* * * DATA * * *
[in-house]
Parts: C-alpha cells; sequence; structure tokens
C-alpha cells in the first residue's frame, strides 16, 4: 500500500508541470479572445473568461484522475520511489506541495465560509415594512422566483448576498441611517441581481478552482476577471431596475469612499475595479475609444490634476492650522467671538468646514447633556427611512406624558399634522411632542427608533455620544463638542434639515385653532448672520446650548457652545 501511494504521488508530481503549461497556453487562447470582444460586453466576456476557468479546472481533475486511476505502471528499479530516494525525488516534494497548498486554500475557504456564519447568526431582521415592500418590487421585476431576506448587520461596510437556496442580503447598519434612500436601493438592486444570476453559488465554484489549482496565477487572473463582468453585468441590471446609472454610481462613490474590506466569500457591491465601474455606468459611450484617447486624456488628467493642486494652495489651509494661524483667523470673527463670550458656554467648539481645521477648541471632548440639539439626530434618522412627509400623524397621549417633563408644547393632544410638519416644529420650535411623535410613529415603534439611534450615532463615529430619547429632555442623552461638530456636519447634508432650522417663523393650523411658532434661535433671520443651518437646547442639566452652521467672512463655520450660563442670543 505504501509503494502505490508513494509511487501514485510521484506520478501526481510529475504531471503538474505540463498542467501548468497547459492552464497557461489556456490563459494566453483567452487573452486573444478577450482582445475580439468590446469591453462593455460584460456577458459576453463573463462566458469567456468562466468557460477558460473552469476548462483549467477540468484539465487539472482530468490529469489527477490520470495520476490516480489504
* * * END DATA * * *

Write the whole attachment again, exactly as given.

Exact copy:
[in-house]
Parts: C-alpha cells; sequence; structure tokens
C-alpha cells in the first residue's frame, strides 16, 4: 500500500508541470479572445473568461484522475520511489506541495465560509415594512422566483448576498441611517441581481478552482476577471431596475469612499475595479475609444490634476492650522467671538468646514447633556427611512406624558399634522411632542427608533455620544463638542434639515385653532448672520446650548457652545 501511494504521488508530481503549461497556453487562447470582444460586453466576456476557468479546472481533475486511476505502471528499479530516494525525488516534494497548498486554500475557504456564519447568526431582521415592500418590487421585476431576506448587520461596510437556496442580503447598519434612500436601493438592486444570476453559488465554484489549482496565477487572473463582468453585468441590471446609472454610481462613490474590506466569500457591491465601474455606468459611450484617447486624456488628467493642486494652495489651509494661524483667523470673527463670550458656554467648539481645521477648541471632548440639539439626530434618522412627509400623524397621549417633563408644547393632544410638519416644529420650535411623535410613529415603534439611534450615532463615529430619547429632555442623552461638530456636519447634508432650522417663523393650523411658532434661535433671520443651518437646547442639566452652521467672512463655520450660563442670543 505504501509503494502505490508513494509511487501514485510521484506520478501526481510529475504531471503538474505540463498542467501548468497547459492552464497557461489556456490563459494566453483567452487573452486573444478577450482582445475580439468590446469591453462593455460584460456577458459576453463573463462566458469567456468562466468557460477558460473552469476548462483549467477540468484539465487539472482530468490529469489527477490520470495520476490516480489504